Total receipts will amount this year to 19.6 percent of the nation’s economy, CBO says, which would be the most since 2000 when the Treasury Department was swimming in cash thrown off by the dot-com bubble.
That’s a big reason why the agency sees the government’s budget deficit shrinking this year to $1 trillion.
The estimate comes as Democrats work to revive their big-ticket “reconciliation” plans with Senate Majority Leader Chuck Schumer (D-N.Y.) huddling with Sen. Joe Manchin (D-W.Va.) on a proposal that could potentially impose $1 trillion in new taxes aimed at corporations and the rich.
The surge in revenues is a result of rising inflation, CBO says, as well as the ongoing recovery from the coronavirus pandemic.
Rising wages translate into higher taxes because the tax code is only partially indexed for inflation, and only imperfectly. Inflation adjustments to things like the income tax brackets were made by the IRS back in August so they exclude any subsequent increase in prices.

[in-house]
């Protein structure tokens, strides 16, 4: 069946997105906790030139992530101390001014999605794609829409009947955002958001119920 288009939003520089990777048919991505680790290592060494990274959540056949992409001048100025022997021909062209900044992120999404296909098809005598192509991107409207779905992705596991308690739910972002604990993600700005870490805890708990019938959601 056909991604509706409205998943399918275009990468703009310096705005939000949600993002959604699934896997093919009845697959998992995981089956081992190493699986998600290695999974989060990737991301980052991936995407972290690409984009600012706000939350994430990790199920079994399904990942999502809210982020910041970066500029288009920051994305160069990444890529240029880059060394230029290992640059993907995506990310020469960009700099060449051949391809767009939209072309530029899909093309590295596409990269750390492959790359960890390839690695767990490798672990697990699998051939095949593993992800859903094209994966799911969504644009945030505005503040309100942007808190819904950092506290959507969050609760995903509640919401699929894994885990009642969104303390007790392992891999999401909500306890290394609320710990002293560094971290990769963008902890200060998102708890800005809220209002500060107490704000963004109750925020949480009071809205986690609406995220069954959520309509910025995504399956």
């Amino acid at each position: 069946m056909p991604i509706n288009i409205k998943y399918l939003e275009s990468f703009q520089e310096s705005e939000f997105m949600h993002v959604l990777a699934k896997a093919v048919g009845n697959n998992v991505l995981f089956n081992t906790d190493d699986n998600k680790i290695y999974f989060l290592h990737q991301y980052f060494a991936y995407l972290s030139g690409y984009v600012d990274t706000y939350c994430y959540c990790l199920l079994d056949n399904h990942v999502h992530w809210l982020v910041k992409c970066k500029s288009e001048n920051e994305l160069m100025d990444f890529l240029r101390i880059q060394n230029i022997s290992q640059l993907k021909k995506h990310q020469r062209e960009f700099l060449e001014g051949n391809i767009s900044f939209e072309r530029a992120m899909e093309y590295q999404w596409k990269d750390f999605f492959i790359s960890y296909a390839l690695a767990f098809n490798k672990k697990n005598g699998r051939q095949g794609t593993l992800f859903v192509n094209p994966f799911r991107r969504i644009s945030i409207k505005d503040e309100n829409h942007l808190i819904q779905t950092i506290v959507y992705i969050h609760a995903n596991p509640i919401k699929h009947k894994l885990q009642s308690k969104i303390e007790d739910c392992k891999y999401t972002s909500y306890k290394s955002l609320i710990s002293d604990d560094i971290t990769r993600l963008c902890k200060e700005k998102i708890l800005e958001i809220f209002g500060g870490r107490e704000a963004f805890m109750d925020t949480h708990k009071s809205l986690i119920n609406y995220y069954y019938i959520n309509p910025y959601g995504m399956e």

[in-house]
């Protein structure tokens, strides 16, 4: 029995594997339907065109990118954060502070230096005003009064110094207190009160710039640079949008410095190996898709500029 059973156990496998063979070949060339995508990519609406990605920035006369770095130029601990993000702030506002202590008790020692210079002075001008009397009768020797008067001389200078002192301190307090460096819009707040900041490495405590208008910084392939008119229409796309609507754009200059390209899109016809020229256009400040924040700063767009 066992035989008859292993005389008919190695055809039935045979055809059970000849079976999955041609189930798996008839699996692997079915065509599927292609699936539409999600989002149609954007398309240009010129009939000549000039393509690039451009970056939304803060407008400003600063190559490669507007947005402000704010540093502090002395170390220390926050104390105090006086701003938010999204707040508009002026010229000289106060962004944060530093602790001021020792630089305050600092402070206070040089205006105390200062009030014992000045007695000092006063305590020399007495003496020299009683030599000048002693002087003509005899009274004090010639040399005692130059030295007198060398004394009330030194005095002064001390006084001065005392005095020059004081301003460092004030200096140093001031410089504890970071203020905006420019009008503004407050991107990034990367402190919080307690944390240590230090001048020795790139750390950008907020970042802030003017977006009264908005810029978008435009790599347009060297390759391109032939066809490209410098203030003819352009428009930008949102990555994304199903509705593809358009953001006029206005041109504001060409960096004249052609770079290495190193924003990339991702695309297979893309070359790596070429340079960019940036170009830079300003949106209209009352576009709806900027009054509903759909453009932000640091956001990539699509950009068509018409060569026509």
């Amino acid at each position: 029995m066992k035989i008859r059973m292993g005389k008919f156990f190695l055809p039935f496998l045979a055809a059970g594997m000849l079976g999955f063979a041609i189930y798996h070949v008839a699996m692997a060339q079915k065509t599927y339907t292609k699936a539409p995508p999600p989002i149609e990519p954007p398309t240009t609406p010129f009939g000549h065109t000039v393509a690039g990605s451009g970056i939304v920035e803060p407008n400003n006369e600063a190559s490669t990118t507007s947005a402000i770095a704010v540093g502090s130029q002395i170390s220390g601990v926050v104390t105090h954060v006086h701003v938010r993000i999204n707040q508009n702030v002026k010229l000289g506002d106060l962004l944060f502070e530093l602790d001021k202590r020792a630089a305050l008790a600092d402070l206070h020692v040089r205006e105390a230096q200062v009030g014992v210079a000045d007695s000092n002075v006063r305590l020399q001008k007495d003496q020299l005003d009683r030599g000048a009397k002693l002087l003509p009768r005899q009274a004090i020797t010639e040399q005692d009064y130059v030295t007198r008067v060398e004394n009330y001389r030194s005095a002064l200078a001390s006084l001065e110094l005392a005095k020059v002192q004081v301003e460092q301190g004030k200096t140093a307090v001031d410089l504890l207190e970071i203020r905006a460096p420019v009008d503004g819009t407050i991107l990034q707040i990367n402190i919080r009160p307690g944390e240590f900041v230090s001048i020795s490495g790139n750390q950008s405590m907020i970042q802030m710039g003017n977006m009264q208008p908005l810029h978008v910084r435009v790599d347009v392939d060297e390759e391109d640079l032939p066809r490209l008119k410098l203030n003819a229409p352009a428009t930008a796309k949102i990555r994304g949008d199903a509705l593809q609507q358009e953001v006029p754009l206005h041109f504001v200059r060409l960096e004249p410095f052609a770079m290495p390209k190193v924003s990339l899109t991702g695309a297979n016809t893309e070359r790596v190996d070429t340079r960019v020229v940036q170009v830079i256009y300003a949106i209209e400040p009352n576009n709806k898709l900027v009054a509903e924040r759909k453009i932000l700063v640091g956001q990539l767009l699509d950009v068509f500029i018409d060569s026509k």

Taxes paid by individuals — the biggest source of revenue for the government — are driving the increases, CBO says, with this year’s haul expected to jump by 28 percent. As a share of GDP, they would be the highest since the creation of the individual income tax in 1913.
Capital gains, meanwhile, will increase to the highest level since 2007. They’ll comprise 11.5 percent of all individual income tax receipts, CBO says, which would be the largest share since 2000.
Corporate receipts will jump by six percent to $372 billion, the agency predicts.